Over the last decade, as Apple has entered and dominated markets beyond computers, their competitors have attempted to compete via spec sheet. The strategy has been simple: find what feature consumers must want that the iPod, iPhone, MacBook or iPad lack, then supply it.
How does the competition determine a “missing” feature? They look to what Apple removed, and assume it was a mistake; that in fact everybody wants it. I expect the design meetings asked questions like this:
- “Who wouldn’t want a card slot to add more storage?”
- “Who wouldn’t want a replaceable battery?”
- “Who wouldn’t want an FM radio?”
- “Who wouldn’t want Flash?”
- “Who wouldn’t want a hardware keyboard on their phone?”
In every case, new devices were cranked out touting these “advantages”, and failed to make a dent in Apple’s growth or popularity.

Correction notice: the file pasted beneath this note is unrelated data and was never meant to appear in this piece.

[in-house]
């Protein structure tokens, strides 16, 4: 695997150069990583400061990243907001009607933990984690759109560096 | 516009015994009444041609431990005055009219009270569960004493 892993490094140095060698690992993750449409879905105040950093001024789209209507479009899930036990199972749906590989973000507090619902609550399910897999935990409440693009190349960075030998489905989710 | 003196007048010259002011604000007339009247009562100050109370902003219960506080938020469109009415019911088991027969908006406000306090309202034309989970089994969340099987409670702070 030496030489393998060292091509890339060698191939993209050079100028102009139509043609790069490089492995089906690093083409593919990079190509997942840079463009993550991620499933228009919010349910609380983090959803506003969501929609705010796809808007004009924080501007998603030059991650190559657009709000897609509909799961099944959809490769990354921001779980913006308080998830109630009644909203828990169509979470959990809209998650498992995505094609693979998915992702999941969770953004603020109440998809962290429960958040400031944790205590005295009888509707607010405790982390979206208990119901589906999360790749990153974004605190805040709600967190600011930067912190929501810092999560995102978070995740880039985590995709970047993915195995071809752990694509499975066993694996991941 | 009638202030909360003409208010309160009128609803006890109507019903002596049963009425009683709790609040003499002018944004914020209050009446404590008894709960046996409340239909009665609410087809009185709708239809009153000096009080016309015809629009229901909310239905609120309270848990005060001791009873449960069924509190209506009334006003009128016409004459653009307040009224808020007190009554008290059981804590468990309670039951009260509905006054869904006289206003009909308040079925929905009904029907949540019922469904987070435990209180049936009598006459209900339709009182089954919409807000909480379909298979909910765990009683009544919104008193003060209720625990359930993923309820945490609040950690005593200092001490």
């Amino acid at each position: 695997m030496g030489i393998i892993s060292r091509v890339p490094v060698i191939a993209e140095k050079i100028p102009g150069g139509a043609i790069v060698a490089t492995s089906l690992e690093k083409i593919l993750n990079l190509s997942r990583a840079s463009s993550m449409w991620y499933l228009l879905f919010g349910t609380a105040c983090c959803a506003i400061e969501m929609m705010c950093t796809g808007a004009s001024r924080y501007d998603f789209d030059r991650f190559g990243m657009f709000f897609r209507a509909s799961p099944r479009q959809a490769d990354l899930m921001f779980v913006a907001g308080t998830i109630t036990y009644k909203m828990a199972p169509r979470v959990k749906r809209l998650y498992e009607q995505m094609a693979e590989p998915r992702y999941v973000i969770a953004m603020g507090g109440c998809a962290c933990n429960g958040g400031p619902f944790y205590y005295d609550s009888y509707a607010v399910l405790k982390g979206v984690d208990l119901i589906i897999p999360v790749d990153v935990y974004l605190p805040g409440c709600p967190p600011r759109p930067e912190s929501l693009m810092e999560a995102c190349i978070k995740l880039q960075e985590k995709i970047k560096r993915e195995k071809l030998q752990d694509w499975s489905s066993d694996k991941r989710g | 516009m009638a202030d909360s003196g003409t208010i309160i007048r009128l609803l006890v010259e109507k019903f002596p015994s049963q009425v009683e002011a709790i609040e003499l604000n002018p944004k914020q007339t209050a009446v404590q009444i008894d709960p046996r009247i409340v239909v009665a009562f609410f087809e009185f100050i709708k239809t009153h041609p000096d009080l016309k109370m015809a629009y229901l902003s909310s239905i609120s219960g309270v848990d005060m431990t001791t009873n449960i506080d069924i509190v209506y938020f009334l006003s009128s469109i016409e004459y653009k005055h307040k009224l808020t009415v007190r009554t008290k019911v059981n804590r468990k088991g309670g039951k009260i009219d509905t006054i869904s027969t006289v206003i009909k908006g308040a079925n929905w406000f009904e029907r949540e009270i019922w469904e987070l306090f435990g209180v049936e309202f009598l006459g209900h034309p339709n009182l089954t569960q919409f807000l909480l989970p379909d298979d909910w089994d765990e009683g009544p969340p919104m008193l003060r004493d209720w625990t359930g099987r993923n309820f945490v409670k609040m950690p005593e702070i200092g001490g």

This is because what Apple supplied in exchange for the alleged deficiencies more than made up for them. To the point where many were not even considered deficiencies at all (most people never added storage, or carried an extra battery, and so on).
The good news is that the competition is mostly in line with Apple now. Apple’s changes are more or less given as norms, and this silly strategy is no longer attempted.
Wait, what’s that I just heard from tablet design rooms everywhere?
- “Who wouldn’t want a physical keyboard dock?”